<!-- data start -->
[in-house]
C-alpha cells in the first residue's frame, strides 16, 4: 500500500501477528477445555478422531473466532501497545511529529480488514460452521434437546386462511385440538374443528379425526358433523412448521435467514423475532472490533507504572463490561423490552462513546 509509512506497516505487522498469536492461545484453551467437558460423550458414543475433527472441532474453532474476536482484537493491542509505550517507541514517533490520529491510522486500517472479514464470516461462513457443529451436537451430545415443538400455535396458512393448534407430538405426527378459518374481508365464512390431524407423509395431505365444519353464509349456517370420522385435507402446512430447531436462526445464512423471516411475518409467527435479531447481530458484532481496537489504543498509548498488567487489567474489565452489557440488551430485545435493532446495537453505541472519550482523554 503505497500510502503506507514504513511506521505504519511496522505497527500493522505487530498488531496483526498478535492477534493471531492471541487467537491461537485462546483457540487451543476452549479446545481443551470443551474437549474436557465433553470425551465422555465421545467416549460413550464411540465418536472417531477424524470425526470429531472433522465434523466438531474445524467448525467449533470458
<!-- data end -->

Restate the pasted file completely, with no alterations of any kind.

[in-house]
C-alpha cells in the first residue's frame, strides 16, 4: 500500500501477528477445555478422531473466532501497545511529529480488514460452521434437546386462511385440538374443528379425526358433523412448521435467514423475532472490533507504572463490561423490552462513546 509509512506497516505487522498469536492461545484453551467437558460423550458414543475433527472441532474453532474476536482484537493491542509505550517507541514517533490520529491510522486500517472479514464470516461462513457443529451436537451430545415443538400455535396458512393448534407430538405426527378459518374481508365464512390431524407423509395431505365444519353464509349456517370420522385435507402446512430447531436462526445464512423471516411475518409467527435479531447481530458484532481496537489504543498509548498488567487489567474489565452489557440488551430485545435493532446495537453505541472519550482523554 503505497500510502503506507514504513511506521505504519511496522505497527500493522505487530498488531496483526498478535492477534493471531492471541487467537491461537485462546483457540487451543476452549479446545481443551470443551474437549474436557465433553470425551465422555465421545467416549460413550464411540465418536472417531477424524470425526470429531472433522465434523466438531474445524467448525467449533470458